Antipsychotic Agents (Includes FazaClo) ↔ Aspiration

Moderate Potential Hazard, Moderate plausibility

Applies to: Dysphagia

Esophageal dysmotility and aspiration have been associated with the use of antipsychotic drugs. These drugs should be administered cautiously in patients at risk for aspiration pneumonia.

Moderate

Antipsychotic Agents (Includes FazaClo) ↔ Seizure

Moderate Potential Hazard, Moderate plausibility

Applies to: Alcoholism, Seizures, Head Injury

Antipsychotic drugs can lower the seizure threshold and trigger seizures in a dose-dependent manner. This risk is greatest in patients with a history of seizures or with conditions that lower the seizure threshold. Therapy with Antipsychotic drugs should be administered cautiously in patients with a history of seizures or other predisposing factors, such as head trauma, CNS abnormalities, and alcoholism.

Moderate

Atypical Antipsychotic Agents (Includes FazaClo) ↔ Hyperglycemia/Diabetes

Moderate Potential Hazard, Moderate plausibility

Applies to: Diabetes Mellitus, Obesity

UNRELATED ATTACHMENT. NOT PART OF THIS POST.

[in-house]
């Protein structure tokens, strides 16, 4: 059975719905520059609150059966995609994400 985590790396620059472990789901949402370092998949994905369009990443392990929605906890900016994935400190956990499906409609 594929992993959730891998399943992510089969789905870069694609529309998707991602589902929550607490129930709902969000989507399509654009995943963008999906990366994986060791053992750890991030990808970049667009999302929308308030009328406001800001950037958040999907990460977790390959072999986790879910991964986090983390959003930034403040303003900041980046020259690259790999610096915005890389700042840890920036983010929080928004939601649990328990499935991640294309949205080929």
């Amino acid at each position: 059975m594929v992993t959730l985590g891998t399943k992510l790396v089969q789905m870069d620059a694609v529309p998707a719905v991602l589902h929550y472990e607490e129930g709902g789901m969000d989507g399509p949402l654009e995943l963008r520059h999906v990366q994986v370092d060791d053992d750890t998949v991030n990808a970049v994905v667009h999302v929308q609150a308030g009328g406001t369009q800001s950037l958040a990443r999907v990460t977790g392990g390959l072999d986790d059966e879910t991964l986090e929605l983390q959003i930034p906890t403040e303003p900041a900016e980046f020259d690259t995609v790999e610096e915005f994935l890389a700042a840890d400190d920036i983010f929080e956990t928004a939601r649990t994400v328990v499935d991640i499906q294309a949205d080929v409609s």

Hyperglycemia, in some cases extreme and associated with ketoacidosis or hyperosmolar coma or death, has been reported with the use of atypical antipsychotic agents. Patients with diabetes should be monitored for worsening control of blood glucose when treated with these agents. It is recommended that patients with risk factors for diabetes mellitus starting treatment with atypical antipsychotics should undergo fasting blood glucose testing at the beginning of treatment, and periodically thereafter. Any patient treated with atypical antipsychotics should be monitored for symptoms of hyperglycemia including polydipsia, polyuria, polyphagia, and weakness. Patients who develop symptoms of hyperglycemia during treatment with atypical antipsychotics should undergo fasting blood glucose testing. In some cases, hyperglycemia has resolved when treatment with these agents was discontinued; however, some patients required continuation of anti-diabetic treatment despite discontinuation of the atypical antipsychotic drug.